Total US employment saw a seasonally adjusted increase of 196,000, while the number of unemployed dropped 237,000.

As on the national level, California’s labor force remained little changed, with improvement to the unemployment rate caused by the unemployment numbers moving into the employed column as well as leaving the labor force.

State Employment Growth Rankings

California’s seasonally adjusted unemployment rate was 19.6% higher than the national rate. Tied with Oregon, California had the 9th highest unemployment rate among the states (including DC).

Change in Employment, August 2014 – August 2015
Rank Number of Employed Percentage Change Population Adjusted
(employment growth per 1,000 civilian
noninstitutional population)
1 CA 425,229 MS 4.9% MS 24.2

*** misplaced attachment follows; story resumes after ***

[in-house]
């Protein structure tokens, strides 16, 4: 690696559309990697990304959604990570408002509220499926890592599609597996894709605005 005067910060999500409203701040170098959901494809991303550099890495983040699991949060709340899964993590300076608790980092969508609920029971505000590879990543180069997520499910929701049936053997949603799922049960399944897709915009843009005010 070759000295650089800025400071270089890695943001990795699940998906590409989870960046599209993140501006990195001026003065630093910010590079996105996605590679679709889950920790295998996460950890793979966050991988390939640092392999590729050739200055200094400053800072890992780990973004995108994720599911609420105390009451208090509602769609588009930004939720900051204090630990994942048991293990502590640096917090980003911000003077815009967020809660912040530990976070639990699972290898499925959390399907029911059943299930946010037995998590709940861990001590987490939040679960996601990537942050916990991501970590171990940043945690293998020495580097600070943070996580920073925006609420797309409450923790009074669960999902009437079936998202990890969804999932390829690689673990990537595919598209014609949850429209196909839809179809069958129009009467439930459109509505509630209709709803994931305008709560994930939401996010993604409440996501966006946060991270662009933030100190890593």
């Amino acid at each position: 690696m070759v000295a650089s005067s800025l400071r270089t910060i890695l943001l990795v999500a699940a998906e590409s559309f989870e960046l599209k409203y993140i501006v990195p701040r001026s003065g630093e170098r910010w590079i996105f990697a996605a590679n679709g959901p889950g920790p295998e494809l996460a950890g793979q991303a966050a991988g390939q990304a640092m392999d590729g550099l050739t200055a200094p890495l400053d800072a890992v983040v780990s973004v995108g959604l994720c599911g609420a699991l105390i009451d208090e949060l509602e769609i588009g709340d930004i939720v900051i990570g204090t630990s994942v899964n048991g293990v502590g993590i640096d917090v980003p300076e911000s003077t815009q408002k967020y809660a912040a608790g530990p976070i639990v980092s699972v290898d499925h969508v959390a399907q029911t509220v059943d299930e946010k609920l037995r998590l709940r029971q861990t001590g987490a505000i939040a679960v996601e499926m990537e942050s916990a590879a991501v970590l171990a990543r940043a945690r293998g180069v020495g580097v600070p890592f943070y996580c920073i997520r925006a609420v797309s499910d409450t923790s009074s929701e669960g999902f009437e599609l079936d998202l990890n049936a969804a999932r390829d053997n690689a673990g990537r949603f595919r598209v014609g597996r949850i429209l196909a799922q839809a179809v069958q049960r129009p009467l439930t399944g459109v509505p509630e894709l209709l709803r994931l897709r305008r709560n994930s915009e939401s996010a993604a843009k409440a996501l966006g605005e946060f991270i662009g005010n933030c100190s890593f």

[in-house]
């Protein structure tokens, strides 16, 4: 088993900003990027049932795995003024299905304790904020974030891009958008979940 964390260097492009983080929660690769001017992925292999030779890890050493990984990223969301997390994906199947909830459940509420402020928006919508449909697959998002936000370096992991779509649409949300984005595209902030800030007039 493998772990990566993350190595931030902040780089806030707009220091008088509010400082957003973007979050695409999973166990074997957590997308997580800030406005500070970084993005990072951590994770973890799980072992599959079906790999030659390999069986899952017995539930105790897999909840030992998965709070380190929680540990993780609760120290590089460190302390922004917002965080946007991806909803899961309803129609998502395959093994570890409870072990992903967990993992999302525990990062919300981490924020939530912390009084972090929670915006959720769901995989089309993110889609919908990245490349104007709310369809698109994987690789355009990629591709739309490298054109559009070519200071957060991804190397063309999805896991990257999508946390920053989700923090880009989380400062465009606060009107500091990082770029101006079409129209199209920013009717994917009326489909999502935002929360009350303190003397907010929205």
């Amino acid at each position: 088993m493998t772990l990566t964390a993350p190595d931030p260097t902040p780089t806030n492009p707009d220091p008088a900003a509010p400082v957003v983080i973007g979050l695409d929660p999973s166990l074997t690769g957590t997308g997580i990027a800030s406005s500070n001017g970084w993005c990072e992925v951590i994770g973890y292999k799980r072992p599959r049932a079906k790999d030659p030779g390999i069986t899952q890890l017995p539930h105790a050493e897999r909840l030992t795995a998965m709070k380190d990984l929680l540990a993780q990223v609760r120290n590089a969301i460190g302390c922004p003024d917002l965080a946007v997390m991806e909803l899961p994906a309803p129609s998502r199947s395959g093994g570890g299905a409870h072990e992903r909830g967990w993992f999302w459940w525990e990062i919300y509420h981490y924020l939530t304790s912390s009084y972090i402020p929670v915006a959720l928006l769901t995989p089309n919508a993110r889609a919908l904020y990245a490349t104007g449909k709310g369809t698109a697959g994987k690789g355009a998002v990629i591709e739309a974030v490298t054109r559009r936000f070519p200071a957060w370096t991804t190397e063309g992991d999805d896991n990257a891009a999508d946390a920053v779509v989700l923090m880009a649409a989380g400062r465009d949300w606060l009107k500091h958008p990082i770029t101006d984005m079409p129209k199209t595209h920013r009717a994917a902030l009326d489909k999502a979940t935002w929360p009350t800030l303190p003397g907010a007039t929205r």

2 NY 159,057 AR 3.6% ID 20.4
3 NC 121,361 ID 3.4% DC 19.7
4 TN 93,512 OK 3.4% OK 19.4
5 WA 67,348 TN 3.4% AR 19.0
6 IN 64,902 NV 3.1% RI 18.9
7 MD 64,895 RI 3.1% NV 18.3
8 MI 63,891 DC 3.1% TN 18.3
9 AZ 61,840 DE 3.0% DE 17.1
10 SC 58,987 SC 2.9% UT 17.0
11 MA 57,085 NC 2.8% NC 15.8
12 OK 57,085 UT 2.6% SC 15.6
13 PA 56,463 CA 2.4% CA 14.1
14 MS 55,082 MD 2.2% MD 13.8
15 GA 50,991 MT 2.2% MT 13.3
16 IL 44,254 AZ 2.1% IN 12.7
17 AR 43,471 IN 2.1% CT 12.6
18 NV 40,606 WA 2.1% WA 12.2
19 NJ 36,549 CT 2.1% AZ 11.9
20 CT 36,264 NY 1.8% MD 10.6
  US 2,585,000 US 1.8% US 10.3
Source: US Bureau of Labor Statistics